The Sarbanes-Oxley Act celebrated its 10th birthday yesterday, a milestone that has triggered a flood of assessments. A Reuters analysis credits the law with strengthening companies’ internal controls on their financial reports and boosting the penalties for executives who commit financial fraud. It points to the initial climb and subsequent decline in the number of companies restating their financials as a sign that Sarbanes-Oxley is working. The article points out, though, that while Sarbanes-Oxley established the Public Company Accounting Oversight Board and increased oversight of the accounting industry, it did not eliminate the conflict of interest inherent in public companies paying the accounting firms that audit their books.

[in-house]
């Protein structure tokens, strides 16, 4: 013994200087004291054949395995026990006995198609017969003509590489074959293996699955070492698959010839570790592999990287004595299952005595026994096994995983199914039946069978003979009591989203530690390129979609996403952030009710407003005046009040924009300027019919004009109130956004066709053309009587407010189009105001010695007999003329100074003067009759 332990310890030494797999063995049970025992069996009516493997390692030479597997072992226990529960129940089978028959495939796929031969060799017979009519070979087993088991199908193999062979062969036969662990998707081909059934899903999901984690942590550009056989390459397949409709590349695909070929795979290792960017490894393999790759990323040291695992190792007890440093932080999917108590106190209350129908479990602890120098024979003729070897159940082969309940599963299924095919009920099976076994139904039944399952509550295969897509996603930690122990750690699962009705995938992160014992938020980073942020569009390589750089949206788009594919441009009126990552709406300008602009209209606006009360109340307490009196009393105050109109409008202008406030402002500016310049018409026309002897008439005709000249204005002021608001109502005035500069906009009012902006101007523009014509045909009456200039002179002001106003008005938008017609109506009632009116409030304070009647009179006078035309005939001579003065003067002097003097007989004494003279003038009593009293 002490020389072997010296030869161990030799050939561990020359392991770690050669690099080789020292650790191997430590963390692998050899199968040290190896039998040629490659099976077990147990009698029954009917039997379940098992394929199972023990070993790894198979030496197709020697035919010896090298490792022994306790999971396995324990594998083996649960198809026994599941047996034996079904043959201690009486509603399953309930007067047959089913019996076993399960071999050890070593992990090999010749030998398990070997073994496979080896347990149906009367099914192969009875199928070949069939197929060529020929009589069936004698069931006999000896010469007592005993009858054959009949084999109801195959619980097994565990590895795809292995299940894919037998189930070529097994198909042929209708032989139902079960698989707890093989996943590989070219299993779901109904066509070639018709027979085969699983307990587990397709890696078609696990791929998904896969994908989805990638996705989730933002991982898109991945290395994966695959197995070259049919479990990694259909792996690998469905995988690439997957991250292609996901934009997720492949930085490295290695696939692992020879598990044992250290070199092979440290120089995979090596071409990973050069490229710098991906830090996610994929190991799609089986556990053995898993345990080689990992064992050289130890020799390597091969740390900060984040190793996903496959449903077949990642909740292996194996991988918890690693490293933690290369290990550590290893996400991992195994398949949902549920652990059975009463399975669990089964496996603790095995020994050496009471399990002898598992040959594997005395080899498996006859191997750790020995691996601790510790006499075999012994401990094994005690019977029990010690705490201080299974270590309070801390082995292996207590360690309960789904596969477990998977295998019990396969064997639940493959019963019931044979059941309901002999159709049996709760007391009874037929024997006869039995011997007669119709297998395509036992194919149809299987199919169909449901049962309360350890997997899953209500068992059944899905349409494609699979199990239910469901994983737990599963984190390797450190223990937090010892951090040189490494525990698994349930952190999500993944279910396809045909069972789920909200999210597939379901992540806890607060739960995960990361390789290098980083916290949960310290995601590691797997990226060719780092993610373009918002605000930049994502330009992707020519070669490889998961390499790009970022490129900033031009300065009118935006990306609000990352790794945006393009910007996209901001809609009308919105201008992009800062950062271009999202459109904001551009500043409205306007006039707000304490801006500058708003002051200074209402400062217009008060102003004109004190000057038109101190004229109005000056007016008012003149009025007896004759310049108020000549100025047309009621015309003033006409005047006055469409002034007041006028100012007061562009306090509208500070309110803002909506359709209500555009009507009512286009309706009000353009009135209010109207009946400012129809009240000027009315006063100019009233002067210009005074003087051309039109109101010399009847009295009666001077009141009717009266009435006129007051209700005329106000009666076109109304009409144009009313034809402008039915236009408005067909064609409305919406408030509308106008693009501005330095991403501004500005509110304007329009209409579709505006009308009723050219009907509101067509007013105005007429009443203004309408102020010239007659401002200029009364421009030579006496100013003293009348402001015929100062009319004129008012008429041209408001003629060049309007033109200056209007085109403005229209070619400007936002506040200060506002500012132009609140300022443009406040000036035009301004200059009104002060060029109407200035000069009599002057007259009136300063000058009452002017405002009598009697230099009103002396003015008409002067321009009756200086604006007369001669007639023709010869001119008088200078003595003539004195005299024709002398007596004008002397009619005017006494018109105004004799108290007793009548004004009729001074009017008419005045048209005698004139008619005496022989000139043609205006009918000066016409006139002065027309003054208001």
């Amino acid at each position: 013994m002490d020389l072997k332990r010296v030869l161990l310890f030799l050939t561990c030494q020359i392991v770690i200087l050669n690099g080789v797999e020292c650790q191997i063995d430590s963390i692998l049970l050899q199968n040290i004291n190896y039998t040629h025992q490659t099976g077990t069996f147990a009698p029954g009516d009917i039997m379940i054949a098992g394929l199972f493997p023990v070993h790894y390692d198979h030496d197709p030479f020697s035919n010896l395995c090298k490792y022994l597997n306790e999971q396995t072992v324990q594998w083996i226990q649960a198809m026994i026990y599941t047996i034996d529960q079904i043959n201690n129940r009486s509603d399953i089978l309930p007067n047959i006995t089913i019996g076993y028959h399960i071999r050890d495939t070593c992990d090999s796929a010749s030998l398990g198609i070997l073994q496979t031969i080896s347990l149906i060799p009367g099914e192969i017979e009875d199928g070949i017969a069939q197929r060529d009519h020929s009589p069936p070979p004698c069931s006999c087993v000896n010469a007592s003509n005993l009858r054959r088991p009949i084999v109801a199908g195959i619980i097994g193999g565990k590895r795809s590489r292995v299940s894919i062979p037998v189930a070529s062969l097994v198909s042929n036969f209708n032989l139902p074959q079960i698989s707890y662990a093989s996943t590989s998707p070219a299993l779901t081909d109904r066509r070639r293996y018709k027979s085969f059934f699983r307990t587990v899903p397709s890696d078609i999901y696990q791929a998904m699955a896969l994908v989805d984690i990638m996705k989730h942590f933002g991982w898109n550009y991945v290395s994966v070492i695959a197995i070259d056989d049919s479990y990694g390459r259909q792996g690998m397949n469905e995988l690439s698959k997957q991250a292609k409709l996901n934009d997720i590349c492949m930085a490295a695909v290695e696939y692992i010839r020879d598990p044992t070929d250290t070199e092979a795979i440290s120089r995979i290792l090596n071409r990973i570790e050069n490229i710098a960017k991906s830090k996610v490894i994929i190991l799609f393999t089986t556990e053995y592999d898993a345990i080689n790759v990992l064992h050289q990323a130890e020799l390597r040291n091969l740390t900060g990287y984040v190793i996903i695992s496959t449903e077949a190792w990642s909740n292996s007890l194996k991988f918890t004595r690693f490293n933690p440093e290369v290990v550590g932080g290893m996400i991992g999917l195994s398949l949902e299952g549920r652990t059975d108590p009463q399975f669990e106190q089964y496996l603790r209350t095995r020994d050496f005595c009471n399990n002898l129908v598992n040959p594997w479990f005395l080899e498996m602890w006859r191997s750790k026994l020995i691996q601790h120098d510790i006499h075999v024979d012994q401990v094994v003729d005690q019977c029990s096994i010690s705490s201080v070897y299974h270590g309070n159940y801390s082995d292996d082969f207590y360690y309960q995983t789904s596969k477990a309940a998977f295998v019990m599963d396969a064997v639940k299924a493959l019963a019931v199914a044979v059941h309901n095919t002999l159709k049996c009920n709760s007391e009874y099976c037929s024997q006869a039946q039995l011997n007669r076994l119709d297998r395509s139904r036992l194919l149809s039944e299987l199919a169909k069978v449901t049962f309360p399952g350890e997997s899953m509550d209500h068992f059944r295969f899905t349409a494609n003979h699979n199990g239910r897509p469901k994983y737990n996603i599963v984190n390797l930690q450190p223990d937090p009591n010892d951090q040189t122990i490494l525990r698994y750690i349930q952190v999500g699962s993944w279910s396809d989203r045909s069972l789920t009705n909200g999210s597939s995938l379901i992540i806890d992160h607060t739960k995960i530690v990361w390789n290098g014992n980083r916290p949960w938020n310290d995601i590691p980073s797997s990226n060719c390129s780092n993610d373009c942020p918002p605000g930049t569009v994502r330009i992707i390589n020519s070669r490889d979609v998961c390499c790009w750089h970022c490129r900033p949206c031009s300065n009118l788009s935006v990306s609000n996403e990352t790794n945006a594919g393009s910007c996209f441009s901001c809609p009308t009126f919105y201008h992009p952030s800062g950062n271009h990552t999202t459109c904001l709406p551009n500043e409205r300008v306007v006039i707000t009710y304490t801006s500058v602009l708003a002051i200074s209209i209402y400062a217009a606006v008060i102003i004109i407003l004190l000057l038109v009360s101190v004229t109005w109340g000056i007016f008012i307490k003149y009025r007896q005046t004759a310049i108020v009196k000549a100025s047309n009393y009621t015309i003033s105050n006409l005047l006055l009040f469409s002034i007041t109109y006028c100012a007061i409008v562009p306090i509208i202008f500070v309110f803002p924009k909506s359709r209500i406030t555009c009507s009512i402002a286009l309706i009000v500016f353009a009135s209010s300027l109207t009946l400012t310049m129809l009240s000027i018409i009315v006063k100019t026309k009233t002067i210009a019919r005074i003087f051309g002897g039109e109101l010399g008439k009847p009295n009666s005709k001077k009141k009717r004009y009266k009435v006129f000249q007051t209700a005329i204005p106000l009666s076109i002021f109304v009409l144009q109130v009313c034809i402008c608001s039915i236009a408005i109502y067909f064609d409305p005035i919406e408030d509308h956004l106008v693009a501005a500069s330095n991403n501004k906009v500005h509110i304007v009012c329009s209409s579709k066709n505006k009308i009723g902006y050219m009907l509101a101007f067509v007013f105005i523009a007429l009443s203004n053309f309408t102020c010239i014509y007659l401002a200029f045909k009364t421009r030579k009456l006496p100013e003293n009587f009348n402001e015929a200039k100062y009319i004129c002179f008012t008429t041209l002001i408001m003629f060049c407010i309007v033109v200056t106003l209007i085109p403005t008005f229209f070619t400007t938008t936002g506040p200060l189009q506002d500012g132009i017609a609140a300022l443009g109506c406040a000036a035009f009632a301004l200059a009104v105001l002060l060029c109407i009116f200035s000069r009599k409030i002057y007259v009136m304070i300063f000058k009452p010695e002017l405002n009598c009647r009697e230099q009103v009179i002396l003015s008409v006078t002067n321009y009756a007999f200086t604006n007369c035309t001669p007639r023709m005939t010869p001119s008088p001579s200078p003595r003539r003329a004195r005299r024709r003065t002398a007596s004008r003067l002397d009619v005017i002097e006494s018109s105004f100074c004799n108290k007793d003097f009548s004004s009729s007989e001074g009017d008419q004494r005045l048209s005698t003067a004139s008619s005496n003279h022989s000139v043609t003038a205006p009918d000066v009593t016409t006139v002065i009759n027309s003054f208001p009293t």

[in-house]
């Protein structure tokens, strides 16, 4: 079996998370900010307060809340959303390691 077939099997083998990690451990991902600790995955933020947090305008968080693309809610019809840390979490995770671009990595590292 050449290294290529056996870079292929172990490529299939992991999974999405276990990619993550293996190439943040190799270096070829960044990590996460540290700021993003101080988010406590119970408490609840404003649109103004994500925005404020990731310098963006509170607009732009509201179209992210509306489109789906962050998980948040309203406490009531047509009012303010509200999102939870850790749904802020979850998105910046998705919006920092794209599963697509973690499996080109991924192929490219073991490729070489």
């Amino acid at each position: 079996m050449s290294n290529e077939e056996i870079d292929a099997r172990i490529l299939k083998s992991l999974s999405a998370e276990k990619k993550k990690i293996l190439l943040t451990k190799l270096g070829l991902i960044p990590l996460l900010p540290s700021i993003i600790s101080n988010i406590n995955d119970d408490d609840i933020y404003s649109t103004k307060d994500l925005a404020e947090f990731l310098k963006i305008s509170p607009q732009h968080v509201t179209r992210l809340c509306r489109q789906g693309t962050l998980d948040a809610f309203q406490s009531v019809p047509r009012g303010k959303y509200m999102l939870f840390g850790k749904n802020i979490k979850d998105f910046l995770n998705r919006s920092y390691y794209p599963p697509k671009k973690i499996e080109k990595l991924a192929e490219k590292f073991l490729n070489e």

Allison Frankel, a legal blogger for Thomson Reuters, notes that Sarbanes-Oxley’s requirement that CEOs and CFOs certify their company’s financial results hasn’t provided prosecutors with muchhelp in going after executives in cases of financial fraud. Regulators have brought few such cases and won even fewer, she says, blaming that in part on companies’ having set up systems in which lower-level executives provide subcertifications that the CEO and CFO rely upon.